The pecking order
Updated: Feb 26
My father loved keeping chickens and for several years we watched them run around and enjoy his company. Sadly my father passed away last year and not long after, so did the chickens; as a result of human error, the fox got a big meal and we got an empty chicken run...
The garden has felt distinctly sad and silent, missing my father and the chickens. Whenever I walked to the greenhouse to check on the fish, I missed seeing the girls. We talked of acquiring chickens through the summer and decided to get some new ones (at point of lay) just after Christmas.
All the girls are really friendly. At first they were shy and a bit baffled by their new home and new faces. However, they've settled in, know their way in and out and get very excited when they see you coming. Their eager curiosity is fun to watch. You almost expect them to jump up and hug you!
Chickens are in essence very social. They love company and they thrive well in numbers. It seems that already after a week and a half they are beginning to establish a new social understanding. Who sits where to sleep appears to be one of the first signs. Eating wise they appear to all share nicely, but just this morning the pecking order started to show signs.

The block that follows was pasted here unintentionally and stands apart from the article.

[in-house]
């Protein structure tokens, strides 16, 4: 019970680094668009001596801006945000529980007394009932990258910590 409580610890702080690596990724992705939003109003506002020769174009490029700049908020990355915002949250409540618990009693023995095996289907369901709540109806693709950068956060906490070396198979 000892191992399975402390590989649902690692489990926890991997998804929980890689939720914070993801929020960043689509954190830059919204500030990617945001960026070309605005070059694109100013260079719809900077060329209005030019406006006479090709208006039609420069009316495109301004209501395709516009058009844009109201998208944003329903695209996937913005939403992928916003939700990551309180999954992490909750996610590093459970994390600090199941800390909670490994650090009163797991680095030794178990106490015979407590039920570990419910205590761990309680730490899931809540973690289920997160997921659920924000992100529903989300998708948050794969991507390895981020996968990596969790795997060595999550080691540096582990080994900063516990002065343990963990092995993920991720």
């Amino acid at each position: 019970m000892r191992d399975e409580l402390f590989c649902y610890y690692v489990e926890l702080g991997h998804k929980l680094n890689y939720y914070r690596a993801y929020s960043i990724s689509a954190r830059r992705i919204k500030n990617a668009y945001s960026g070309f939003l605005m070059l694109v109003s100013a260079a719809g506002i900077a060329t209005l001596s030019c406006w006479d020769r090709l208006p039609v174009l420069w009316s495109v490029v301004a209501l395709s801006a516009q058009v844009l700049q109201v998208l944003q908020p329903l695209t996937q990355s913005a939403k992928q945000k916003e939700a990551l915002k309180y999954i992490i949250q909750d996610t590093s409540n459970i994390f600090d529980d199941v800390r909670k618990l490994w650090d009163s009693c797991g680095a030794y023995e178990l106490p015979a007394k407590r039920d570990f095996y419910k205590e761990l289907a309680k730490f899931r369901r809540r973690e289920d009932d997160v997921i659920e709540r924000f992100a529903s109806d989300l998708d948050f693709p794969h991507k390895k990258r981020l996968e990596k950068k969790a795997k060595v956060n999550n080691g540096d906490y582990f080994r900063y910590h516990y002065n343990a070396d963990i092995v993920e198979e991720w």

Apparently social hierarchy is complicated but as adversarial as it may appear, the pecking order is necessary. I've learned from the past that you cannot interfere - as harsh as it may appear. The chickens must establish an order and it will happen naturally so no point in trying to separate them (for age differences or serious ganging up it's a different matter). We currently have 3 sleeping groups - there's one on her own, two together and three in a group. Cliques are normal too and will eventually develop with sub-hierarchies. It's a whole new world we are keen to learn about.